From Ṭabarī, we know that Moḥammad and Aḥmad were employed as civil engineers by the caliph al-Motawwakel (232-47/847-61), and that Moḥammad was deeply involved in the politics surrounding the caliphate of al-Mostaʿīn (248-52/862-66; Hill, p. 5). Moḥammad died in Rabīʿ I, 259/January, 873 (Ebn al-Nadīm, p. 271).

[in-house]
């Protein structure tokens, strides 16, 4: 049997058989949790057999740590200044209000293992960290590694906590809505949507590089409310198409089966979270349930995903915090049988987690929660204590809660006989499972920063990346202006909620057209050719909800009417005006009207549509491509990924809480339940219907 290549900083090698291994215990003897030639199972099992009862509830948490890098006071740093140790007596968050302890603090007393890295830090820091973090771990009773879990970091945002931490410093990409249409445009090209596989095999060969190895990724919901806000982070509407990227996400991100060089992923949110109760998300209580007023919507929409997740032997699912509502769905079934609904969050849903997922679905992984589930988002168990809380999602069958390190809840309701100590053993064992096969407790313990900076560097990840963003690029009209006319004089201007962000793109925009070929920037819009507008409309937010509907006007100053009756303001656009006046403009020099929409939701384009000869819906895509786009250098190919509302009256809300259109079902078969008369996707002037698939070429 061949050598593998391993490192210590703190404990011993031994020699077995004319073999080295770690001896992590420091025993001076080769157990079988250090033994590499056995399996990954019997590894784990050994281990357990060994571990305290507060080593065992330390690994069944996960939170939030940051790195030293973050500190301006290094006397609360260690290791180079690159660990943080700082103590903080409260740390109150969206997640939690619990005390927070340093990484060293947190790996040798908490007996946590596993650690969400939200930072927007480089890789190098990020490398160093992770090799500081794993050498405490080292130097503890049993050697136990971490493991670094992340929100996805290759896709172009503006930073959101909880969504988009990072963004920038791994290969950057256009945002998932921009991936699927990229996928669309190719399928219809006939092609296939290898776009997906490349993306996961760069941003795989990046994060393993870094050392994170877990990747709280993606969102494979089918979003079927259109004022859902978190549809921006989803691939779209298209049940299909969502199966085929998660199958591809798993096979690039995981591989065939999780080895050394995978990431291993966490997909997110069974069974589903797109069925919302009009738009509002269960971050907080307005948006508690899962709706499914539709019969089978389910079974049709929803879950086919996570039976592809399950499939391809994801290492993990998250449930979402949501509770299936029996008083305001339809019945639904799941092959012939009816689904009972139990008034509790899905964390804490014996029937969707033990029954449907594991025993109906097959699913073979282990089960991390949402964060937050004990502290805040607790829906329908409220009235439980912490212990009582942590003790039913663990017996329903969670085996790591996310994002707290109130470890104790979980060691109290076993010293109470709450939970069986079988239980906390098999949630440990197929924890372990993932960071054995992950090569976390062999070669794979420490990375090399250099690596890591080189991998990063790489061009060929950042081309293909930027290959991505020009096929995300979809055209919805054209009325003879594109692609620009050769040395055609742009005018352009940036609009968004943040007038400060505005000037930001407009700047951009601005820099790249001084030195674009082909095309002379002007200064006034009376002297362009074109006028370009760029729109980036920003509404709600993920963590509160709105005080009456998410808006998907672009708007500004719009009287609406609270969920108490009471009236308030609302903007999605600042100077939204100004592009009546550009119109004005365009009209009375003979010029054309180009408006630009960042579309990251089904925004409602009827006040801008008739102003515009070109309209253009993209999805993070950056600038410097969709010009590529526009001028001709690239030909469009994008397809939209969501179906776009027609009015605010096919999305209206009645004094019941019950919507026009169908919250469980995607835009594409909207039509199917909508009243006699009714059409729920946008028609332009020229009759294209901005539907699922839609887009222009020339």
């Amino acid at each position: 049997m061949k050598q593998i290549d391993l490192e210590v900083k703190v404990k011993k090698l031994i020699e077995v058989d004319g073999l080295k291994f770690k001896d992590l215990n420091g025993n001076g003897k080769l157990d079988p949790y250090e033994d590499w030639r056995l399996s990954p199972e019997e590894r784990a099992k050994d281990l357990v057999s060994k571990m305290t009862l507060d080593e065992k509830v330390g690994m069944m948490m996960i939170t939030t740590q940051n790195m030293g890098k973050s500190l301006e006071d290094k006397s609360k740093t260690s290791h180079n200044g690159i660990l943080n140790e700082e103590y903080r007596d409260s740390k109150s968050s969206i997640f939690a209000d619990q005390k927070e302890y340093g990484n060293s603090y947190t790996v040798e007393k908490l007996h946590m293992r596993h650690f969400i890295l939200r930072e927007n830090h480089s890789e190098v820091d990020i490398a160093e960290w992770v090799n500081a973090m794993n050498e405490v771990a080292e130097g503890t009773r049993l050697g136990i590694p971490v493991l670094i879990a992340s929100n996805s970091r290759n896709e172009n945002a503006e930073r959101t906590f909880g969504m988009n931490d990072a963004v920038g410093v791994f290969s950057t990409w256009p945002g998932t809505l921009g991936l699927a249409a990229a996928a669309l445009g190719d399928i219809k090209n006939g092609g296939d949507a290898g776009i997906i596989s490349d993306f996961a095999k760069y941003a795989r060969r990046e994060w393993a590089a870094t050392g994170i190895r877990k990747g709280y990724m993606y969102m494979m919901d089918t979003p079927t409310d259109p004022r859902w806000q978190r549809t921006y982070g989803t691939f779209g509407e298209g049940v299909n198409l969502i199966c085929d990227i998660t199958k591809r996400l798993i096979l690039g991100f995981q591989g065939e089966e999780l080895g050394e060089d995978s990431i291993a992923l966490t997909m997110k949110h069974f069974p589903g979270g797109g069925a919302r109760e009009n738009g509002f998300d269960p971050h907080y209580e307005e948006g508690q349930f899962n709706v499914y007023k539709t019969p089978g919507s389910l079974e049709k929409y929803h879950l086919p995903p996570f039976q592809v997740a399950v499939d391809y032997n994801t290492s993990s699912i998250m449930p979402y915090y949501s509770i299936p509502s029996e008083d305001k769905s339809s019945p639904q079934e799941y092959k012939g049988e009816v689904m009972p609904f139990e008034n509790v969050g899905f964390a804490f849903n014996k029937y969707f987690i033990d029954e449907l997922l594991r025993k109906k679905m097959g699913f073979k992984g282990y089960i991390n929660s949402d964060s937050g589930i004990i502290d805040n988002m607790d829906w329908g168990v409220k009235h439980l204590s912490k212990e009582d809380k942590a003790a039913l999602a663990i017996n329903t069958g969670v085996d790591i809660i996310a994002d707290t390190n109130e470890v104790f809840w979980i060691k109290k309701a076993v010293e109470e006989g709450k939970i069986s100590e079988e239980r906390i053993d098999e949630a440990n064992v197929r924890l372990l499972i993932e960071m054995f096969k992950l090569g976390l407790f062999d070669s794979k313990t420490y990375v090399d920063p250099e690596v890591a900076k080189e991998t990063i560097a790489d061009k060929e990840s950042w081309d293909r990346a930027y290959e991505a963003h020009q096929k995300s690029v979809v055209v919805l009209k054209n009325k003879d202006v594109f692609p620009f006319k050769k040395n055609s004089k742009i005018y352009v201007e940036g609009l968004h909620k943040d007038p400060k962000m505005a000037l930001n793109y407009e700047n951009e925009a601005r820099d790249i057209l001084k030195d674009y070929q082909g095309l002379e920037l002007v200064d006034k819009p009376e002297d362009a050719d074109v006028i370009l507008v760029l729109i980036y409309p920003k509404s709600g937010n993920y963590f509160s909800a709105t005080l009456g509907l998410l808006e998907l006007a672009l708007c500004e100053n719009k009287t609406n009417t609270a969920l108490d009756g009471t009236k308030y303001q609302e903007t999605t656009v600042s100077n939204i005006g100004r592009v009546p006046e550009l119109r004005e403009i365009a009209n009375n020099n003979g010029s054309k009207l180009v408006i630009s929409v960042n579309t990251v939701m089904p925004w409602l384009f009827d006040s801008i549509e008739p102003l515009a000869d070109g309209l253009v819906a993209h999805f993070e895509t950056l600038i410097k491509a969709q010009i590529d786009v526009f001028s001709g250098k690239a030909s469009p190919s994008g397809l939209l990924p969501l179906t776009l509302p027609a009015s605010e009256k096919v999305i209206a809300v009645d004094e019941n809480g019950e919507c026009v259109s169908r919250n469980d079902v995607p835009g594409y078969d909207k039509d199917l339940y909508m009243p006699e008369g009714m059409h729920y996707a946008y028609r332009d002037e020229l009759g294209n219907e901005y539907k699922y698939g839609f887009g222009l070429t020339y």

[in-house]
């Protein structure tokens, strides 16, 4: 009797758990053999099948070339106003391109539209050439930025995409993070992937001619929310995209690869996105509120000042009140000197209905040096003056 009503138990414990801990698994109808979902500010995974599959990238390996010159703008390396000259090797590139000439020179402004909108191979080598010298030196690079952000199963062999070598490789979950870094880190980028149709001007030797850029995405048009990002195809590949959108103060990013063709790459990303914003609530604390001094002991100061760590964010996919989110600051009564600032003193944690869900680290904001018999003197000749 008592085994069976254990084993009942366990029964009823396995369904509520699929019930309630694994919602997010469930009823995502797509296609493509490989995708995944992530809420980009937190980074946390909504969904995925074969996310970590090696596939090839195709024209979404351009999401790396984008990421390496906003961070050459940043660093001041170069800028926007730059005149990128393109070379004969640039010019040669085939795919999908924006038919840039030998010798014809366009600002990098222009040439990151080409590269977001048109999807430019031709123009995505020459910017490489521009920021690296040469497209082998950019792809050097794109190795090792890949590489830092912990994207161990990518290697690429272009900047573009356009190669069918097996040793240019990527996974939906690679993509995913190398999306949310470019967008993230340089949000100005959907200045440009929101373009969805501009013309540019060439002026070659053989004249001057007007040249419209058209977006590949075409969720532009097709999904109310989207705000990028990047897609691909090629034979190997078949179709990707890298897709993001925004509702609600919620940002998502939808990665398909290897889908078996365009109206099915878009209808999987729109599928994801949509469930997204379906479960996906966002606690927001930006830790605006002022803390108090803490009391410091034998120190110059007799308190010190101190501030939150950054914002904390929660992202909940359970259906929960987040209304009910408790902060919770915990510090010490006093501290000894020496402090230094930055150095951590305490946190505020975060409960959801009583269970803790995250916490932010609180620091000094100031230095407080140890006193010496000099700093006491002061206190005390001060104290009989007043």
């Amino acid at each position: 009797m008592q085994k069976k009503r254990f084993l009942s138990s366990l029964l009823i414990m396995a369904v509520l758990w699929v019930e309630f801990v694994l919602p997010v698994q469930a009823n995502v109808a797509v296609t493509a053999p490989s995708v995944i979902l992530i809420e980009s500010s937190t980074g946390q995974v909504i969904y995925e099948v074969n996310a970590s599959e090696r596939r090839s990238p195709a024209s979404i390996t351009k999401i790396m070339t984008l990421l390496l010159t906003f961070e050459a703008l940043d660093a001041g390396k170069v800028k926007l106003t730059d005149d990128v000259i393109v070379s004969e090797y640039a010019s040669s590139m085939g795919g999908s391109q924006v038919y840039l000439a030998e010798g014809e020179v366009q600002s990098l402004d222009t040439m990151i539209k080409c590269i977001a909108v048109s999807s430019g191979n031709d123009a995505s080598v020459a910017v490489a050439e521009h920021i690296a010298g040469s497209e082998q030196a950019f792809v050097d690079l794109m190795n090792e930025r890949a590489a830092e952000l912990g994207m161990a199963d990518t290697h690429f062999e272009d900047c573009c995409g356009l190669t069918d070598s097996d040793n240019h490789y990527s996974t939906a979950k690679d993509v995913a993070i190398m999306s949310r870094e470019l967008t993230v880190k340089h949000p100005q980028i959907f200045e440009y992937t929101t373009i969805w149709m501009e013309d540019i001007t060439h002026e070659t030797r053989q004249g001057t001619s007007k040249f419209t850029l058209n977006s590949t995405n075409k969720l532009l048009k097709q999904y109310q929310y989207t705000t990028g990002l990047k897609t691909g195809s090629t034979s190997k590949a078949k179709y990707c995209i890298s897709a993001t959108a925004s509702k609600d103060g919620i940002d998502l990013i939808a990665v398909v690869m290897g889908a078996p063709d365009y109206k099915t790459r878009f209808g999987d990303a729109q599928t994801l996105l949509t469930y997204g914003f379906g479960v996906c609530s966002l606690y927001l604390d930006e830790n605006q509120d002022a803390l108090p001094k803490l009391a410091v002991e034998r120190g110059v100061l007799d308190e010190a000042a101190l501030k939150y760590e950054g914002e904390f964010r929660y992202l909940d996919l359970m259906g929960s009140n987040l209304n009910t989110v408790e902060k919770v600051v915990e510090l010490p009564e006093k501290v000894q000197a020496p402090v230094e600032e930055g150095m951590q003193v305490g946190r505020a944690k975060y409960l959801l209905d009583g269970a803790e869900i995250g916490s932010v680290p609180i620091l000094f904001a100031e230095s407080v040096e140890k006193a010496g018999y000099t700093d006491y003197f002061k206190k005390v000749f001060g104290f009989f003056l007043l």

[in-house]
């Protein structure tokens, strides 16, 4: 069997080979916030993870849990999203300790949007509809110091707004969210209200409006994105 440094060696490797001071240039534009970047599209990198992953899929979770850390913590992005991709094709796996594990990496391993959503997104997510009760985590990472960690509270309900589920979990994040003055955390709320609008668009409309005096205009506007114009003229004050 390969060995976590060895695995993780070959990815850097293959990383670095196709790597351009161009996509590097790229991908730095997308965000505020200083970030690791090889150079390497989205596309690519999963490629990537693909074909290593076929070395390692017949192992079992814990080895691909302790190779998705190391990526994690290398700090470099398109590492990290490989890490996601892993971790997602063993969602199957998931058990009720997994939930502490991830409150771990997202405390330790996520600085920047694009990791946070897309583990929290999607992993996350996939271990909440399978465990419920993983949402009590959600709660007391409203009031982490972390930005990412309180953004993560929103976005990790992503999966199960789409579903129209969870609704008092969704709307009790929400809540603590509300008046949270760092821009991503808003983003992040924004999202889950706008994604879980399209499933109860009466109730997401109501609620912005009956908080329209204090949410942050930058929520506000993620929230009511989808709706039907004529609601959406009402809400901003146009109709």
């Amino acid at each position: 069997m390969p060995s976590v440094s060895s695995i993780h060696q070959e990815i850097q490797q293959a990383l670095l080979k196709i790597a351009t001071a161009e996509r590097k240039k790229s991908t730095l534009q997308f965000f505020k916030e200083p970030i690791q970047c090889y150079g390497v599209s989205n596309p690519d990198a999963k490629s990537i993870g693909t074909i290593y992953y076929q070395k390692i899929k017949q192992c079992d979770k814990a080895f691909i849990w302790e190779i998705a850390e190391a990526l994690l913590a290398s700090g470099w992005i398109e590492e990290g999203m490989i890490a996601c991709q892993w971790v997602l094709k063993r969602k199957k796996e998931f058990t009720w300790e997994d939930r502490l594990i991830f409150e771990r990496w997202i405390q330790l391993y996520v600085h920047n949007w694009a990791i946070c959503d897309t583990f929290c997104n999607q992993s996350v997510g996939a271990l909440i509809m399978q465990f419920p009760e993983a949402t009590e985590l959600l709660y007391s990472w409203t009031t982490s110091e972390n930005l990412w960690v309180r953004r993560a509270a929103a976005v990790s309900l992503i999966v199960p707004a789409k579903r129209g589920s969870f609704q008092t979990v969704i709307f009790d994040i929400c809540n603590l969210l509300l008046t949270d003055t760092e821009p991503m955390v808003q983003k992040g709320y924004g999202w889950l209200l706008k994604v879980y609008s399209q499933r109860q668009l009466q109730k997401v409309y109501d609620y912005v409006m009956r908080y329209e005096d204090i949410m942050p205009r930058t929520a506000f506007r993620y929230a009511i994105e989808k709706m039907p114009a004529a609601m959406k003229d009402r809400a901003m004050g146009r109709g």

The three brothers together were responsible not only for astronomical observations and the lost zīj that reported them but also for the Ketāb maʿrefat mesāḥat al-aškāl al-basīṭa wa’l-korīya (Book of knowing the measurement of plane and spherical figures), as it is entitled in the redaction (taḥrīr) made by Naṣīr-al-Dīn Ṭūsī (Sezgin, GAS V, pp. 251-52); this taḥrīr has been published in the Majmūʿ al-rasāʾel of Ṭūsī (II, sec. 1). The original was translated into Latin by Gerard of Cremona in the twelfth century as the Verba Filiorum Moysi Filii Sekir. An edition of the Latin text with an English translation is given by Clagett (pp. 223-367), who has also summarized the enormous impact that this treatise had on medieval Latin geometry in the thirteenth and fourteenth centuries. Apparently the three brothers together also joined in writing a no longer extant Ketāb fi’l-qarasṭūn (Book concerning the balance) according to Ebn al-Nadīm (p. 271). And they wrote an exposition of astrology entitled Ketāb al-darajāt (Book of the degrees; Sezgin, GAS VII, pp. 129-30).